The desert-inspired hats range from $230 to $250. Luna Bloom’s next hat drop featuring around 10 new designs is at 10 a.m. on June 3.
‘A labor of love’ 🎨
Wantland sometimes spends 10-hour workdays, working until 3 a.m., painting the intricate designs on the Luna Bloom hats with paints and colors she manufactures at her home studio.
“Every hat is different,” she says. “They all take a while, but some are definitely a labor of love. I always say I can't guarantee I'm going to ever do a design again because, you know, I go off a lot of the experience of it and if the experience of making it doesn't just feel right, I retire it right then and there, after that day.”
Regardless of what design you choose, Wantland hopes that its wearer feels confidence, happiness and the “love from the hat pouring back in,” she says.
“I just feel so honored that they're allowing me to be a part of their trip to the grocery store or walking down Congress (Street), you know, or whatever it is that they're doing,” Wantland says.
As the shop’s customer base began to grow, so did the amount of work that needed to be done. Initially, Wantland handled all aspects of the business, including designing, painting, steaming hats, checking for quality control and all logistics like checking emails and shipping out hats.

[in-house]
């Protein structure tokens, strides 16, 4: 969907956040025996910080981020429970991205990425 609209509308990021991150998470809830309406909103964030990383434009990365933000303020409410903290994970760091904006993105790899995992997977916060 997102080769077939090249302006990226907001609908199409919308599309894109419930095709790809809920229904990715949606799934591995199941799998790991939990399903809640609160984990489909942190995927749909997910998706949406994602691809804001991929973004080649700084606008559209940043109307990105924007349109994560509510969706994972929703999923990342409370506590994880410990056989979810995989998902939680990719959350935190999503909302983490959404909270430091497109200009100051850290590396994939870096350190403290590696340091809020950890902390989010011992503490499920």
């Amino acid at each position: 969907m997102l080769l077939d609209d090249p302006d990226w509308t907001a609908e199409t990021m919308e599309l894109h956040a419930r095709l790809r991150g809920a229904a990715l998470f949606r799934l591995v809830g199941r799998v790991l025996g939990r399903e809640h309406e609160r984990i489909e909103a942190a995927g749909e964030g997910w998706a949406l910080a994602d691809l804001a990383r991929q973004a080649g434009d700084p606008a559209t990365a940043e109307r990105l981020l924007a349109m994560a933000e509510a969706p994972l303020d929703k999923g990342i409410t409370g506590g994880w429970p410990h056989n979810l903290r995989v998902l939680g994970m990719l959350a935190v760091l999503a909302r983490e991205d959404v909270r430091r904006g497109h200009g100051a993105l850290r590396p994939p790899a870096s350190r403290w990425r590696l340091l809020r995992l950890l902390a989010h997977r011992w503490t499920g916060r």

The shop was primarily a one-woman show until about a year ago, when her husband, Nick, joined the shop full-time to help with the business side of things. But despite his helping hand on the administrative side, he says that Jenny is the “mastermind, artist and everything else.”
“Everything is so effortless and seamless,” he says. “There’s no downside to it (working together), it's all upside. It's all super fun. We get to hang out together all day and she has her little office, her art area and I get to stand next to her all day and pack and answer emails and do all those fun things.”
‘A Tucsonan to the bone’ 🏜️
Despite Luna Bloom’s growing success, Wantland wants to keep the business operating from her at-home studio to remain close to what matters most to her: her family.
“I try to get in touch with myself and remember the purpose of it,” she says. “And a lot of the purpose is to be home and be there for my children growing up and be a part of their daily lives and their education. And also, for them to be a part of a creative world, you know, I think is a cool thing that a lot of kids don't get to grow up to be a part of.”
With no plans anytime soon for a brick-and-mortar shop, Luna Bloom’s online storefront will continue to sell specially designed and painted Sonoran Desert-inspired hats for the foreseeable future and even possibly have a label of unpainted Luna Blooms hats to come in the future.
“She's a Tucsonan to the bone,” her husband says. “It's not like some sort of marketing trick. The whole desert thing, that's who she is to the core. And all of this stuff, all the artwork, everything about her business is just a way of representing Tucson.”